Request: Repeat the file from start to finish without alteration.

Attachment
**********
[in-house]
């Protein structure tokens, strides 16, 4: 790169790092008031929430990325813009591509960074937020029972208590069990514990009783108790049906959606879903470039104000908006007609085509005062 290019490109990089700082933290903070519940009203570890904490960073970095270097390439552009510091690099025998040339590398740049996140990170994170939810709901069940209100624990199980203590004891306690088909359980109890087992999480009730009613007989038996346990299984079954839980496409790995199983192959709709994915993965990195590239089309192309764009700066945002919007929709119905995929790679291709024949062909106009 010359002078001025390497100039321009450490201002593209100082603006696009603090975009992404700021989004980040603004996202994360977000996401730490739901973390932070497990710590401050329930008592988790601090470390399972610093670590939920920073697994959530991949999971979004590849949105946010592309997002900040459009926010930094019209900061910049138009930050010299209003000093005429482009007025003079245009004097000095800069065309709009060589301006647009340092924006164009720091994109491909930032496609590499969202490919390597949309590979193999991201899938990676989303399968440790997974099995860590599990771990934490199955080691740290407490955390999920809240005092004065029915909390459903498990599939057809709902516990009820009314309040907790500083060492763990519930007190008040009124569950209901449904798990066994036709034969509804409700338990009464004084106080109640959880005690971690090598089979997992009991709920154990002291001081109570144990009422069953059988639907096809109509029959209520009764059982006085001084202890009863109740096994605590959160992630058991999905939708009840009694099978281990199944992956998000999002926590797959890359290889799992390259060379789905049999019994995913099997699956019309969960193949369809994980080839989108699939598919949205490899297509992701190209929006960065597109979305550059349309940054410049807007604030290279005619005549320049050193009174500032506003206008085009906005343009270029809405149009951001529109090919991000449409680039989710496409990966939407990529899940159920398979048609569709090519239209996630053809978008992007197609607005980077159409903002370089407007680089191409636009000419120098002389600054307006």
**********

[in-house]
């Protein structure tokens, strides 16, 4: 790169790092008031929430990325813009591509960074937020029972208590069990514990009783108790049906959606879903470039104000908006007609085509005062 290019490109990089700082933290903070519940009203570890904490960073970095270097390439552009510091690099025998040339590398740049996140990170994170939810709901069940209100624990199980203590004891306690088909359980109890087992999480009730009613007989038996346990299984079954839980496409790995199983192959709709994915993965990195590239089309192309764009700066945002919007929709119905995929790679291709024949062909106009 010359002078001025390497100039321009450490201002593209100082603006696009603090975009992404700021989004980040603004996202994360977000996401730490739901973390932070497990710590401050329930008592988790601090470390399972610093670590939920920073697994959530991949999971979004590849949105946010592309997002900040459009926010930094019209900061910049138009930050010299209003000093005429482009007025003079245009004097000095800069065309709009060589301006647009340092924006164009720091994109491909930032496609590499969202490919390597949309590979193999991201899938990676989303399968440790997974099995860590599990771990934490199955080691740290407490955390999920809240005092004065029915909390459903498990599939057809709902516990009820009314309040907790500083060492763990519930007190008040009124569950209901449904798990066994036709034969509804409700338990009464004084106080109640959880005690971690090598089979997992009991709920154990002291001081109570144990009422069953059988639907096809109509029959209520009764059982006085001084202890009863109740096994605590959160992630058991999905939708009840009694099978281990199944992956998000999002926590797959890359290889799992390259060379789905049999019994995913099997699956019309969960193949369809994980080839989108699939598919949205490899297509992701190209929006960065597109979305550059349309940054410049807007604030290279005619005549320049050193009174500032506003206008085009906005343009270029809405149009951001529109090919991000449409680039989710496409990966939407990529899940159920398979048609569709090519239209996630053809978008992007197609607005980077159409903002370089407007680089191409636009000419120098002389600054307006």